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J Theor Biol. 2012 Feb 7;294:48-55. doi: 10.1016/j.jtbi.2011.10.039. Epub 2011 Nov 7.

Estimating the transmission potential of supercritical processes based on the final size distribution of minor outbreaks.

Author information

  • 1School of Public Health, The University of Hong Kong, Level 6, Core F, Cyberport 3, 100 Cyberport Road, Pokfulam, Hong Kong; PRESTO, Japan Science and Technology Agency, Saitama 332-0012, Japan. nishiura@hku.hk

Abstract

Use of the final size distribution of minor outbreaks for the estimation of the reproduction numbers of supercritical epidemic processes has yet to be considered. We used a branching process model to derive the final size distribution of minor outbreaks, assuming a reproduction number above unity, and applying the method to final size data for pneumonic plague. Pneumonic plague is a rare disease with only one documented major epidemic in a spatially limited setting. Because the final size distribution of a minor outbreak needs to be normalized by the probability of extinction, we assume that the dispersion parameter (k) of the negative-binomial offspring distribution is known, and examine the sensitivity of the reproduction number to variation in dispersion. Assuming a geometric offspring distribution with k=1, the reproduction number was estimated at 1.16 (95% confidence interval: 0.97-1.38). When less dispersed with k=2, the maximum likelihood estimate of the reproduction number was 1.14. These estimates agreed with those published from transmission network analysis, indicating that the human-to-human transmission potential of the pneumonic plague is not very high. Given only minor outbreaks, transmission potential is not sufficiently assessed by directly counting the number of offspring. Since the absence of a major epidemic does not guarantee a subcritical process, the proposed method allows us to conservatively regard epidemic data from minor outbreaks as supercritical, and yield estimates of threshold values above unity.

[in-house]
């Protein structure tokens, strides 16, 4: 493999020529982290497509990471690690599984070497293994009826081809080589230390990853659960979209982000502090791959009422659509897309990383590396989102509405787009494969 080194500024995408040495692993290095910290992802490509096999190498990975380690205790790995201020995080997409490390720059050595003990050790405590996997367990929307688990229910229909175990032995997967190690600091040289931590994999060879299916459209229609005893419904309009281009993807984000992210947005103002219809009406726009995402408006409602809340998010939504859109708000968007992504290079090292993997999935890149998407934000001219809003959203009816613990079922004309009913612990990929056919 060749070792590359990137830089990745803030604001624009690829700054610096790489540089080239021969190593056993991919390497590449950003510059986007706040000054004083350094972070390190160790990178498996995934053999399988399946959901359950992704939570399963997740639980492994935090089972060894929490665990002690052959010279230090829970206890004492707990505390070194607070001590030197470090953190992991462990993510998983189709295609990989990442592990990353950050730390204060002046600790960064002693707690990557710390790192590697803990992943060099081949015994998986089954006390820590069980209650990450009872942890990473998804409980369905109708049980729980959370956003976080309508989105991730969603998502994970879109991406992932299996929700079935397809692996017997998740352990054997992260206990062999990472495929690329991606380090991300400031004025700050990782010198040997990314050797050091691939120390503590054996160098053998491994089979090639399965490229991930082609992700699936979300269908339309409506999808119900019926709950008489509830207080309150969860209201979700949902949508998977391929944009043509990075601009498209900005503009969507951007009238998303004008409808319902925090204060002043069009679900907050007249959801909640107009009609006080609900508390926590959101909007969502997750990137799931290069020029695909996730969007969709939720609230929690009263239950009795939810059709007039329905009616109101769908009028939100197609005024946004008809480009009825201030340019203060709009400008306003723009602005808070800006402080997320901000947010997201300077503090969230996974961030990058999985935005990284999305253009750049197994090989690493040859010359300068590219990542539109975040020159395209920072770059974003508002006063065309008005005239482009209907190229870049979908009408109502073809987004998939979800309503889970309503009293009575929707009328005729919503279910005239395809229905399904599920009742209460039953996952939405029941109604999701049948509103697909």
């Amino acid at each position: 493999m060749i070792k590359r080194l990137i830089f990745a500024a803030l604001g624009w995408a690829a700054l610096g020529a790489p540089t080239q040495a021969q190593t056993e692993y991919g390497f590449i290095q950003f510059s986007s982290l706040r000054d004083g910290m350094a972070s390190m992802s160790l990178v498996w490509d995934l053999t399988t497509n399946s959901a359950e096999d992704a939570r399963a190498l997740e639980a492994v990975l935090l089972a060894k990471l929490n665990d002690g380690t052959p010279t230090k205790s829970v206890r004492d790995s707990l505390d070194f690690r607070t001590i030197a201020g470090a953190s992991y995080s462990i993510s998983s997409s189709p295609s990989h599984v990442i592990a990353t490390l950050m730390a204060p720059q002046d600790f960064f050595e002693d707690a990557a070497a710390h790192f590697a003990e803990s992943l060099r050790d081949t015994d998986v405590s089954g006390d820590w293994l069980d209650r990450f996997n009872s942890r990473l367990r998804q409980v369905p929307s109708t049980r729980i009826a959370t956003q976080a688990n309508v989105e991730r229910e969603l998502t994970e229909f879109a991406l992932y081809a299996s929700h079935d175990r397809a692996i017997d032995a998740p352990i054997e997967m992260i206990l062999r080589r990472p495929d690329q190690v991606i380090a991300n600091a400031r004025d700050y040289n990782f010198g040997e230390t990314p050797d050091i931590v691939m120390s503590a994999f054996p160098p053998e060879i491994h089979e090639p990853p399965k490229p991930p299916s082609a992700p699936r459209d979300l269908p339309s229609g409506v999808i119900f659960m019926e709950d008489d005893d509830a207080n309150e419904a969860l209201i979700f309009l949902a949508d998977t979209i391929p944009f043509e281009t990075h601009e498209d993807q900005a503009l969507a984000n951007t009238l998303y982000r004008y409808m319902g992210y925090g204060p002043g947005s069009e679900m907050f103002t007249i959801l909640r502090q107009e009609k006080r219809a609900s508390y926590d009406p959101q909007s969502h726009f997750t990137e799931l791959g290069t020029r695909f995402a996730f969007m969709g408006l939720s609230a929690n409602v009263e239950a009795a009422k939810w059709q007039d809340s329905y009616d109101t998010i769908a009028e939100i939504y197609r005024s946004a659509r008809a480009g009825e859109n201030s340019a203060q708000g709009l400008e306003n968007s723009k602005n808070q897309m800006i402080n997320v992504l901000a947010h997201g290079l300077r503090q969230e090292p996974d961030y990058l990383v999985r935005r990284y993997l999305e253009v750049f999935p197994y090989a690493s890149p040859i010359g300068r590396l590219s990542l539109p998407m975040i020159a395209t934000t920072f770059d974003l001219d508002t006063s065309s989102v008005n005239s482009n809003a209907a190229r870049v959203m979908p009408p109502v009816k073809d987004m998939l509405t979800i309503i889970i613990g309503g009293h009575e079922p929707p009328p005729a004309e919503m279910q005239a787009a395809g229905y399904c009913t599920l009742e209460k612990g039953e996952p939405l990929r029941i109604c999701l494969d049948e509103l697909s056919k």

Crown Copyright © 2011. Published by Elsevier Ltd. All rights reserved.

PMID:
22079419
[PubMed - indexed for MEDLINE]
PMCID:
PMC3249525
Free PMC Article

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